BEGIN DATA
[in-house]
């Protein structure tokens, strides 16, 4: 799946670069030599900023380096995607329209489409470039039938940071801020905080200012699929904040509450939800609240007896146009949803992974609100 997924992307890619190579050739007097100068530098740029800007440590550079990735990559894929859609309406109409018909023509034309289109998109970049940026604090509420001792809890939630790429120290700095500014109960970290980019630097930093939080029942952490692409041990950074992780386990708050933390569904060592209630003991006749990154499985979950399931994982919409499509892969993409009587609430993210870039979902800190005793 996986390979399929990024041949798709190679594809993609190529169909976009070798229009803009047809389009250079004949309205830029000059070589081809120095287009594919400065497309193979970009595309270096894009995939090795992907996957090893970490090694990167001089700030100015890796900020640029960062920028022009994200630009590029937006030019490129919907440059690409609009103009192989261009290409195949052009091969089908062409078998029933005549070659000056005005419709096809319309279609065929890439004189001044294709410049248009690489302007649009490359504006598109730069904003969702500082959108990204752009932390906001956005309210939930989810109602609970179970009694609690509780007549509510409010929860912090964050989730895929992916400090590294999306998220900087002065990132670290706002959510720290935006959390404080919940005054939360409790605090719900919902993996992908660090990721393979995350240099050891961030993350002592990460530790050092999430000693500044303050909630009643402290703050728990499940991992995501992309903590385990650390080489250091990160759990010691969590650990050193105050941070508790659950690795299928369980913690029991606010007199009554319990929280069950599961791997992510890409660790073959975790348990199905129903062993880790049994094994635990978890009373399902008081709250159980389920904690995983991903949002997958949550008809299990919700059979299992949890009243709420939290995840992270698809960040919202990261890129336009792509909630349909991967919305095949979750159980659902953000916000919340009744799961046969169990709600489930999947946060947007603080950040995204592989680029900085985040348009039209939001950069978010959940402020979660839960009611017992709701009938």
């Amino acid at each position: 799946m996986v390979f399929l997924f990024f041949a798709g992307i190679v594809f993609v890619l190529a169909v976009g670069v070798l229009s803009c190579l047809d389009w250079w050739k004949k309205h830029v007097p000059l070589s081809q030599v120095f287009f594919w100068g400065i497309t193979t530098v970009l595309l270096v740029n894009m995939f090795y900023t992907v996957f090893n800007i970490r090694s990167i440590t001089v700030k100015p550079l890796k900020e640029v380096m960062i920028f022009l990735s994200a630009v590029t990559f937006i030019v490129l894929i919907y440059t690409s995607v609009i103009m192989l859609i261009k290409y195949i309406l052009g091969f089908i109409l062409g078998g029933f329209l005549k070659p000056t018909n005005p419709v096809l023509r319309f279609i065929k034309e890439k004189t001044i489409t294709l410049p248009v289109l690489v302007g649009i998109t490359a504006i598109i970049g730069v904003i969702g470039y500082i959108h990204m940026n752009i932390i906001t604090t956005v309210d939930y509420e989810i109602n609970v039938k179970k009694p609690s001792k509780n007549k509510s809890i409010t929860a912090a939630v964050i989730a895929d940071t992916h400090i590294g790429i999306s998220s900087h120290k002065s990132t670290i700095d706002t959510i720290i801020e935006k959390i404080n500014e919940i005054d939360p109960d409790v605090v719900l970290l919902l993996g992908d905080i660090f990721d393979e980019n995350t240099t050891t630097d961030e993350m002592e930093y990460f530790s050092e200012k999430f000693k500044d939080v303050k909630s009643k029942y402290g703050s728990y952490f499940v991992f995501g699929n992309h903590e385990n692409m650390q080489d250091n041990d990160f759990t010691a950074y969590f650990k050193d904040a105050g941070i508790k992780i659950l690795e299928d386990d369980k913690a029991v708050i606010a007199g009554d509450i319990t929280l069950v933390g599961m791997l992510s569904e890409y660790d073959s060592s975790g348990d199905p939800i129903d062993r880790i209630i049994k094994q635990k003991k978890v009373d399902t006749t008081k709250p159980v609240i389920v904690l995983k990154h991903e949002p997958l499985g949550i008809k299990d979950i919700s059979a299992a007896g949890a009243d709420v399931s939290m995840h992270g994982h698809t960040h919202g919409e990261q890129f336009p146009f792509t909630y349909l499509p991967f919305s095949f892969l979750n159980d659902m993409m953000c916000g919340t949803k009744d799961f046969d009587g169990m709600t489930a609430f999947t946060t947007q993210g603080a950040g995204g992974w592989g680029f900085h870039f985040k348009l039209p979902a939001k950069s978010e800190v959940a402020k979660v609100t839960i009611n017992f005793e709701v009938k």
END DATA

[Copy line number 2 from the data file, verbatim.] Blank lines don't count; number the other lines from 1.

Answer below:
């Protein structure tokens, strides 16, 4: 799946670069030599900023380096995607329209489409470039039938940071801020905080200012699929904040509450939800609240007896146009949803992974609100 997924992307890619190579050739007097100068530098740029800007440590550079990735990559894929859609309406109409018909023509034309289109998109970049940026604090509420001792809890939630790429120290700095500014109960970290980019630097930093939080029942952490692409041990950074992780386990708050933390569904060592209630003991006749990154499985979950399931994982919409499509892969993409009587609430993210870039979902800190005793 996986390979399929990024041949798709190679594809993609190529169909976009070798229009803009047809389009250079004949309205830029000059070589081809120095287009594919400065497309193979970009595309270096894009995939090795992907996957090893970490090694990167001089700030100015890796900020640029960062920028022009994200630009590029937006030019490129919907440059690409609009103009192989261009290409195949052009091969089908062409078998029933005549070659000056005005419709096809319309279609065929890439004189001044294709410049248009690489302007649009490359504006598109730069904003969702500082959108990204752009932390906001956005309210939930989810109602609970179970009694609690509780007549509510409010929860912090964050989730895929992916400090590294999306998220900087002065990132670290706002959510720290935006959390404080919940005054939360409790605090719900919902993996992908660090990721393979995350240099050891961030993350002592990460530790050092999430000693500044303050909630009643402290703050728990499940991992995501992309903590385990650390080489250091990160759990010691969590650990050193105050941070508790659950690795299928369980913690029991606010007199009554319990929280069950599961791997992510890409660790073959975790348990199905129903062993880790049994094994635990978890009373399902008081709250159980389920904690995983991903949002997958949550008809299990919700059979299992949890009243709420939290995840992270698809960040919202990261890129336009792509909630349909991967919305095949979750159980659902953000916000919340009744799961046969169990709600489930999947946060947007603080950040995204592989680029900085985040348009039209939001950069978010959940402020979660839960009611017992709701009938």